It is alarming when news of suicide attempts, violence and desperation becomes commonplace.
This is, unfortunately, the state of affairs today with seafarers who are tired, on the brink of mental breakdowns (some have already gone over) and very desperate – this desperation is manifesting through various incidents.
Priyanka Ann Saini covers some of these points in this article.
IMO Secretary-General Kitack Lim has welcomed the commitment of 12 countries to facilitate crew changes and achieve key worker designation for seafarers, following a virtual ministerial summit hosted by the UK Government on 9 July.
This step represents significant progress to help resolve a growing crisis facing the maritime industry, and enable hundreds of thousands of stranded seafarers to go home or join ships.
If getting seafarers off these ships causes chaos in supply chains, if ports back up from Singapore to San Francisco, and if this causes ship insurance providers to pull their coverage and global trade to grind to a halt; then that is on the heads of politicians, not the world’s seafarers.
This is the message from Steve Cotton General Secretary of ITF reiterating that Seafarers have done their part in this COVID-19 pandemic, and plenty more. Enough is enough, it is time to go home now.
“The restrictions for crew change due to COVID-19 is unsustainable for the safety and wellbeing of over 150,000 seafarers who will require international flights to be changed over to and from the ships they work on from the middle of June 2020. These seafarers are having to extend their service onboard ships after many months at sea, unable to be replaced or repatriated after long tours of duty.”
This is the message from The Secretary-General of the International Civil Aviation Organization (ICAO), the Director-General of the International Labour Organization (ILO) and the Secretary-General of the International Maritime Organization (IMO) who issued a joint statement to enlist the support of Governments for the facilitation of crew changes in ports and airports in the context of the COVID-19 pandemic.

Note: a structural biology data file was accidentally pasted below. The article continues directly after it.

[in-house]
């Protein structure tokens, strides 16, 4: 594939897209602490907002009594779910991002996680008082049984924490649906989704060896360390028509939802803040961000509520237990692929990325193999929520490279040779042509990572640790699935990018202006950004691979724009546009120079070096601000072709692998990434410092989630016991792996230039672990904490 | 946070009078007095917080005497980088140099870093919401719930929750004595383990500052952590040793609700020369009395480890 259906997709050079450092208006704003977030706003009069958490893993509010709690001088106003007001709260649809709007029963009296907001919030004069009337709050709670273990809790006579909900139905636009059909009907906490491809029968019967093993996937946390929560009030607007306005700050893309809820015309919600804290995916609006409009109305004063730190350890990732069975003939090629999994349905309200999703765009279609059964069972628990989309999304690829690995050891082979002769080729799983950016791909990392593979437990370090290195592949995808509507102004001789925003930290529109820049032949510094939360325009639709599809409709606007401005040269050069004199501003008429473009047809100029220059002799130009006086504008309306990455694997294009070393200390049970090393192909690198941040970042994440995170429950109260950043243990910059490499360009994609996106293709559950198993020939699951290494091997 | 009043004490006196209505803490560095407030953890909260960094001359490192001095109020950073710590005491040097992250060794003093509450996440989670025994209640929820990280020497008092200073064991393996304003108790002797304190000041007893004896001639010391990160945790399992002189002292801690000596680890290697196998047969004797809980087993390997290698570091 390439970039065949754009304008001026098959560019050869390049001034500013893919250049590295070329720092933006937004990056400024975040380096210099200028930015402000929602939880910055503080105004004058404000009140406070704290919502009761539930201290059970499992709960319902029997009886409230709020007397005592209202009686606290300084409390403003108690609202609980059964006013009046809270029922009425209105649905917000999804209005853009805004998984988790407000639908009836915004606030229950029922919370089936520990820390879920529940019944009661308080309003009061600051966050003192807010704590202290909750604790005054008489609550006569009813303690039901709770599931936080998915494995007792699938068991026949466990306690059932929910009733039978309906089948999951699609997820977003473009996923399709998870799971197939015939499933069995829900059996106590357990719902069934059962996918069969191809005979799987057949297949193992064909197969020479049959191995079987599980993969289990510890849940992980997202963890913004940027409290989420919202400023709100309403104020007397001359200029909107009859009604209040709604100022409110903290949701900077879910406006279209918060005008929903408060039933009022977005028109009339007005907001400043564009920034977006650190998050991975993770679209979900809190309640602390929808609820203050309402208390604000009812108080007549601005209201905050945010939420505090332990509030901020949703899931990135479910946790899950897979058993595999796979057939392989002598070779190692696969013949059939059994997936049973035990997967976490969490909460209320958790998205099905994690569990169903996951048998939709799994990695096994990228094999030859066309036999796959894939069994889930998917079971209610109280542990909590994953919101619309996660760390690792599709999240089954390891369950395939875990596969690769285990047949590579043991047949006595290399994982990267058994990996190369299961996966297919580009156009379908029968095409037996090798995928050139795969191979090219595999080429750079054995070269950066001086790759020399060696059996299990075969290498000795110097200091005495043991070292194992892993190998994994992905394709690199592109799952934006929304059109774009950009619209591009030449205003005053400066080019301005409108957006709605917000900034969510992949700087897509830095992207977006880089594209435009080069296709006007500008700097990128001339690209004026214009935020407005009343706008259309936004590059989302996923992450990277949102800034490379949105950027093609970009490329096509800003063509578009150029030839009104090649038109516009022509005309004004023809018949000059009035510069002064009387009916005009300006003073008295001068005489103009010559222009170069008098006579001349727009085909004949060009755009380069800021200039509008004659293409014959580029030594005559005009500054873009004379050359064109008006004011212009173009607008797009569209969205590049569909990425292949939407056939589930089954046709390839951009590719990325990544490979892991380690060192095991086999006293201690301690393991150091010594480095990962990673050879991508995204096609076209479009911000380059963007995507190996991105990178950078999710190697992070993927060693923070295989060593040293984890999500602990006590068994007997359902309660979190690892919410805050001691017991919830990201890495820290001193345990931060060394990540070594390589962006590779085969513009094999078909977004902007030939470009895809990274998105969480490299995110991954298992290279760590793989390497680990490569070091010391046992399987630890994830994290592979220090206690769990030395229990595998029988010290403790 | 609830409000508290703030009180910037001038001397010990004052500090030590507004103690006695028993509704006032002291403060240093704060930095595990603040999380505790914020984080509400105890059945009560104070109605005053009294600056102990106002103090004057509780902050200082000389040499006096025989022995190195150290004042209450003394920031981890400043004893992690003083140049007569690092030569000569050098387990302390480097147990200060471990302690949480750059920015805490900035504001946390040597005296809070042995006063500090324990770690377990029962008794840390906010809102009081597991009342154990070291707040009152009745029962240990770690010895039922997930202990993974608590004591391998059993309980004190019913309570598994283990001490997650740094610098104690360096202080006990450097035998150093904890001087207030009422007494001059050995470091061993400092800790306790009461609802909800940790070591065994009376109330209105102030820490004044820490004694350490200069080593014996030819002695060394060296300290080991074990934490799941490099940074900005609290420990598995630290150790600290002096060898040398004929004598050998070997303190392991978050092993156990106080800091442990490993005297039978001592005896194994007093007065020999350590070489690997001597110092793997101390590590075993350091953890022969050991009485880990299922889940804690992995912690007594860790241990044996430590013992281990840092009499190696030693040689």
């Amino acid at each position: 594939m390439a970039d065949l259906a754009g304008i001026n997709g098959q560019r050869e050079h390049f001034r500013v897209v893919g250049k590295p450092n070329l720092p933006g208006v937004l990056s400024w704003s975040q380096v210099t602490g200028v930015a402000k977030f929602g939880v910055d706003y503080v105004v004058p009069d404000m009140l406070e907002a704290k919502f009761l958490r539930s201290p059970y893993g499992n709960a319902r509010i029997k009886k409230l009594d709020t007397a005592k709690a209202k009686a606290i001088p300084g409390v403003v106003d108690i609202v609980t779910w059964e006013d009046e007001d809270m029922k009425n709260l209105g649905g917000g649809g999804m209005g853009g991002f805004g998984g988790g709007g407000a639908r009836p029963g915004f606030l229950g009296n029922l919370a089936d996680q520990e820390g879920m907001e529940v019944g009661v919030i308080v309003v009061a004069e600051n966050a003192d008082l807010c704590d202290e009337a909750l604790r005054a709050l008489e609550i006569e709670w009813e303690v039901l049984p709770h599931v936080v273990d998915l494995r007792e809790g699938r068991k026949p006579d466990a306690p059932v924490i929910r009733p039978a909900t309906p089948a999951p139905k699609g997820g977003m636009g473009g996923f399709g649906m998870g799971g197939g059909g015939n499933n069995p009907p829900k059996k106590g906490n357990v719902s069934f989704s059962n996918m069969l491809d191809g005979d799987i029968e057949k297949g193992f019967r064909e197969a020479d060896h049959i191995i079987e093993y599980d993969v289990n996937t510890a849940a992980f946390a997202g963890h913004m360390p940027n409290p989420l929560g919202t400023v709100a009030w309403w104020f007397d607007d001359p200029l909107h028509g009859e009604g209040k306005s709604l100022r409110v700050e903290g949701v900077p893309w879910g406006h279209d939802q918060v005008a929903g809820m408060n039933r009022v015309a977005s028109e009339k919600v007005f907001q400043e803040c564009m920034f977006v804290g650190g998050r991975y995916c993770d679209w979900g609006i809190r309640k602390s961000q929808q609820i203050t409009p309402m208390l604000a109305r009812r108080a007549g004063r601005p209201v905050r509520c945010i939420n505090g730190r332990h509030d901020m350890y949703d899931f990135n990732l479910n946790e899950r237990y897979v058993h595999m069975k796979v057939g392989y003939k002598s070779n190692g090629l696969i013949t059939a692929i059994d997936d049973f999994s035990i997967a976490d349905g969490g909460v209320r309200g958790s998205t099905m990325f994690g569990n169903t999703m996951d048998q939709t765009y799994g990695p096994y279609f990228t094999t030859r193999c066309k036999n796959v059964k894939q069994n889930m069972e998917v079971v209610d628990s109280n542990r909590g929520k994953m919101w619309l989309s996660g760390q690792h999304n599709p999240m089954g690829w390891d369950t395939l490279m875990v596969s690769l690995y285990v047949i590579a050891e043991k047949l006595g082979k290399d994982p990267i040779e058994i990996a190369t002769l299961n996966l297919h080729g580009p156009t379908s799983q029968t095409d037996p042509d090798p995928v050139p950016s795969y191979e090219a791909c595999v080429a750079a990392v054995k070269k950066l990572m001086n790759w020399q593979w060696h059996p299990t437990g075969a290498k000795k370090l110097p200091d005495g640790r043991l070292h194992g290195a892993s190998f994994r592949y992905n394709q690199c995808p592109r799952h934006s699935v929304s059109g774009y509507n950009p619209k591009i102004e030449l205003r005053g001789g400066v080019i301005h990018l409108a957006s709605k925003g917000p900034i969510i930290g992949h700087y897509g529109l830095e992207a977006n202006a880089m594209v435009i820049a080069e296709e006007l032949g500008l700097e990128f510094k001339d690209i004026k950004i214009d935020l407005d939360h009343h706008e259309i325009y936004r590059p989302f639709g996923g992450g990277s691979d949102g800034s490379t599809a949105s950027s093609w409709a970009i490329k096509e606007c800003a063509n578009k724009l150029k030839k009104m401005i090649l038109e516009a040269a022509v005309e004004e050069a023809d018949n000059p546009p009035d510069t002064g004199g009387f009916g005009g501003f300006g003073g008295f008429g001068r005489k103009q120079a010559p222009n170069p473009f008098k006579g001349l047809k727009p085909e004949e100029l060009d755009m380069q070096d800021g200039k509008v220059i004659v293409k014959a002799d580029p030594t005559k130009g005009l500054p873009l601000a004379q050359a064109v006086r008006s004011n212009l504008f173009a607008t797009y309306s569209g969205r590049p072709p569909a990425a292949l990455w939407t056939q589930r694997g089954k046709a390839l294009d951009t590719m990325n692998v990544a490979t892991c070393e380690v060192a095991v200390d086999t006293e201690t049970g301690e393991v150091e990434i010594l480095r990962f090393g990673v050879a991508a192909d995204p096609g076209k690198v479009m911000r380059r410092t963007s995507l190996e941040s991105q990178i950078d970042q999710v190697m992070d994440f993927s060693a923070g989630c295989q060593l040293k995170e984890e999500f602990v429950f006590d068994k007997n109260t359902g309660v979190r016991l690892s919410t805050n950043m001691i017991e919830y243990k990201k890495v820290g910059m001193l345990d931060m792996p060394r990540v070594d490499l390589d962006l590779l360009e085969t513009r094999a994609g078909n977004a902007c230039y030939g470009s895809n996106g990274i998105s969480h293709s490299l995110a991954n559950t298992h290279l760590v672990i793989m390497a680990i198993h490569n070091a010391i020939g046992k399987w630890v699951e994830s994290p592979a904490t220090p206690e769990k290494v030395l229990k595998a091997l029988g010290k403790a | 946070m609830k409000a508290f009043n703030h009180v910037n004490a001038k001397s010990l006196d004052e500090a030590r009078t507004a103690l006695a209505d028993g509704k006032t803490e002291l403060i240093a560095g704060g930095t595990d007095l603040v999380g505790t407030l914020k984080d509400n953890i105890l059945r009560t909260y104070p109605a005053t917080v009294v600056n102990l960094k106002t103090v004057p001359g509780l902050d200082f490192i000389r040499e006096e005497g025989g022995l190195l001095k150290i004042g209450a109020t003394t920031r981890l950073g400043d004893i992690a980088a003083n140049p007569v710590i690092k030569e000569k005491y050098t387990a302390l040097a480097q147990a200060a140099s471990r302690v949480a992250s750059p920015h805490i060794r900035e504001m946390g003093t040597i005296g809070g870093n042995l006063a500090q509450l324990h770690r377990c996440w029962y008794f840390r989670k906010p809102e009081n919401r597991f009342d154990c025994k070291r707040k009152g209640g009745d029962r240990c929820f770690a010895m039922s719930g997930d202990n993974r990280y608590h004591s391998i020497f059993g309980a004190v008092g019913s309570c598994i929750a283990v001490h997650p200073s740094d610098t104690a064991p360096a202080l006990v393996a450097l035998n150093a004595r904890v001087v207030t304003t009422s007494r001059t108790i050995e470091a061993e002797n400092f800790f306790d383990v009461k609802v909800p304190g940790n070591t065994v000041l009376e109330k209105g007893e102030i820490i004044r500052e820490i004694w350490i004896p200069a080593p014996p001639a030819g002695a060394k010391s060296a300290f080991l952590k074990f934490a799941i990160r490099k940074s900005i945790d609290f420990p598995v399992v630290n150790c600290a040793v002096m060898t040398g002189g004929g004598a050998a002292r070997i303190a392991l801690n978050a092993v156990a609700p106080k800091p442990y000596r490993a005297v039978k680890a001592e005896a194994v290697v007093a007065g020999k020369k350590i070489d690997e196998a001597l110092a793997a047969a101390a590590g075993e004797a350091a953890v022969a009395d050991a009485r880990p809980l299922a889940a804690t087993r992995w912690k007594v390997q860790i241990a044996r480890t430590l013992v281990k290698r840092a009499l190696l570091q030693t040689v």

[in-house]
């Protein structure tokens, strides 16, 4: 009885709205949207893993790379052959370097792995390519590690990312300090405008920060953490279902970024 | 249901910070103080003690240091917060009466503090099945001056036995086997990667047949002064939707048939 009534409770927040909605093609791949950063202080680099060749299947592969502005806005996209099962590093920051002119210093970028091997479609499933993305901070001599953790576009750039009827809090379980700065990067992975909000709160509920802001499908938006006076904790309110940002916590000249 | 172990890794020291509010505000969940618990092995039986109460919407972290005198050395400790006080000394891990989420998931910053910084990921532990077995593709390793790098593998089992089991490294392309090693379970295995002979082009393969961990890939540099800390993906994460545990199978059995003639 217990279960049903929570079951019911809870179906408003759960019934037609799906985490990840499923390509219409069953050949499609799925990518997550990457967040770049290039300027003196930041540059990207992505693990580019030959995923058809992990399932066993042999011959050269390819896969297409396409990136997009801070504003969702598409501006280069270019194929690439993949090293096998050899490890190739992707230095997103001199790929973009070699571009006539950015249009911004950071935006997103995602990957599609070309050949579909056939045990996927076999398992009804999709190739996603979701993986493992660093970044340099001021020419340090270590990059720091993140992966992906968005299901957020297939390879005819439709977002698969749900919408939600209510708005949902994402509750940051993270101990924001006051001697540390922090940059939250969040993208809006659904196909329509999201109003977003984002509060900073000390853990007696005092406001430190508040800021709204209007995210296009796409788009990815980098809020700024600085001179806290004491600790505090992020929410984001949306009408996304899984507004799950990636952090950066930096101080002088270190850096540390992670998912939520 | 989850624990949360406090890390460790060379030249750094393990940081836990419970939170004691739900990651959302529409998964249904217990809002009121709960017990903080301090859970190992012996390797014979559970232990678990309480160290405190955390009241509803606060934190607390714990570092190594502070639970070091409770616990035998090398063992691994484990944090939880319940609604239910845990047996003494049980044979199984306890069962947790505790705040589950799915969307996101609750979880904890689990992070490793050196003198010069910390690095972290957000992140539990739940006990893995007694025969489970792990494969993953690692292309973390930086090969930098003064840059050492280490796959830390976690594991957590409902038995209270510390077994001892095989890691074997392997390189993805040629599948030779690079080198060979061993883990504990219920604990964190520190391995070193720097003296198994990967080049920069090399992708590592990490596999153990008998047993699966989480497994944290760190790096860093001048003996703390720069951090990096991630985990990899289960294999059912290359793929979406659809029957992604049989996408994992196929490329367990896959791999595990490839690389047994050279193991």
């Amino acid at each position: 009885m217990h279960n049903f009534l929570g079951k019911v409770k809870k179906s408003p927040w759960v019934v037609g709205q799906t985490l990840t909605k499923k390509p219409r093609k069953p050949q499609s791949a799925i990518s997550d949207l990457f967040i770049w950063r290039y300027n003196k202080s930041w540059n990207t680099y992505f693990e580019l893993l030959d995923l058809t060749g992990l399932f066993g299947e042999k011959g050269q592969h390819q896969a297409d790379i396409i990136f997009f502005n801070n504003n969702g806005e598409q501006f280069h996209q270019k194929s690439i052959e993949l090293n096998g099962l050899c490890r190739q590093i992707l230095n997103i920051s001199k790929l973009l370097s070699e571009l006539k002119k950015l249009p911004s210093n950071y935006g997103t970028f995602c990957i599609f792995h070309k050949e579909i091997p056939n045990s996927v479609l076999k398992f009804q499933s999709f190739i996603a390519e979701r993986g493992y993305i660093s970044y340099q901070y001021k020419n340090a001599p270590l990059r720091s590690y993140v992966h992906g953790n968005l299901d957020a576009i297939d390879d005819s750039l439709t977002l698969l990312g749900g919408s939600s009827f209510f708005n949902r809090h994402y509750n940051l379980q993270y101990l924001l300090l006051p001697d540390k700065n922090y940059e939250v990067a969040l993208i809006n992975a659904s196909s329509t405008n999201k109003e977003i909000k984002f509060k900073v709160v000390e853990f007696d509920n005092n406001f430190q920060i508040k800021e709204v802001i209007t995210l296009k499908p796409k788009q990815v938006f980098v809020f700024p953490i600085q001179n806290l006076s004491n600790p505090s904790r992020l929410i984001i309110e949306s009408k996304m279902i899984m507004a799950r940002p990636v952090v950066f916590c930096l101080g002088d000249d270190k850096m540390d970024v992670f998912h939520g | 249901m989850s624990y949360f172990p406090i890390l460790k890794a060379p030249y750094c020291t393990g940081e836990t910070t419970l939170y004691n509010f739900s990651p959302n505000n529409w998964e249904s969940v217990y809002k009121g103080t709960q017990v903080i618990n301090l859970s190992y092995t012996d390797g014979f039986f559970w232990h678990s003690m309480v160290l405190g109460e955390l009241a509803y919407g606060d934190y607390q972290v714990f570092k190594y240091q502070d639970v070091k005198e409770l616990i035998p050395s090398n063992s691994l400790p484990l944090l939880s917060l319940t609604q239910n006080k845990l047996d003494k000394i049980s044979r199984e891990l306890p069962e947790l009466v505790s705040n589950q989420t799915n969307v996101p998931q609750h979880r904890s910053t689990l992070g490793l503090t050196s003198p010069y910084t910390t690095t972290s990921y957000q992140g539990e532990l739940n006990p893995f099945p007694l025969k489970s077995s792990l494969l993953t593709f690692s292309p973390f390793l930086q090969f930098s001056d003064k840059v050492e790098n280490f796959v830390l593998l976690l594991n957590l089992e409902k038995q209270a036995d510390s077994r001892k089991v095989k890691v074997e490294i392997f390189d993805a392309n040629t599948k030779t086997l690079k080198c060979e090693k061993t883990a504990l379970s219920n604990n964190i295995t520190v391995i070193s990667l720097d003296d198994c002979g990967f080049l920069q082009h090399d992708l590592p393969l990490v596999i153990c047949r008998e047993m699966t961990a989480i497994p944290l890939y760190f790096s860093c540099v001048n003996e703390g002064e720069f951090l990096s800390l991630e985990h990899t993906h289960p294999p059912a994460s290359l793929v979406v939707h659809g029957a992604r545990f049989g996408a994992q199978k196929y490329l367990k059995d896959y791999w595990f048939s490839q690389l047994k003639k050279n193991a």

We have read many articles, extolling the virtues of Seafarers who are considered the backbone of the shipping industry and how they are important to the industry etc etc.
However, due to the ongoing COVID-19 restrictions, these Seafarers are facing significant challenges with extended service on board, unable to go ashore for a bit of fresh air after many months at sea, unable to be relieved of their duties and go home to be with their loved ones etc.
This is despite international maritime compliance regulations which require Seafarers to be changed on a regular basis from ships they work in to ensure safety, crew health, welfare, and the prevention of fatigue.
There have been calls from many quarters for appropriate action to be taken to address these issues faced by Seafarers.
Ships and ports need to remain fully operational in order to maintain complete functionality of supply chains..
Governments and their relevant national authorities should therefore engage with appropriate stakeholders within their national shipping and ports sectors to discuss arrangements for the continued facilitation of international maritime trade, including port hinterland connections..
This is one of the recommendations of the IMO alongwith recommendations that seafarers be designated as “key workers providing essential services” during the COVID-19 pandemic allowing them exemptions from national travel or movement restrictions in order to facilitate their joining or leaving ships..
Is your country already following or about to follow this especially when you are under lockdown with COVID-19..?? Let’s take a quick survey shall we..??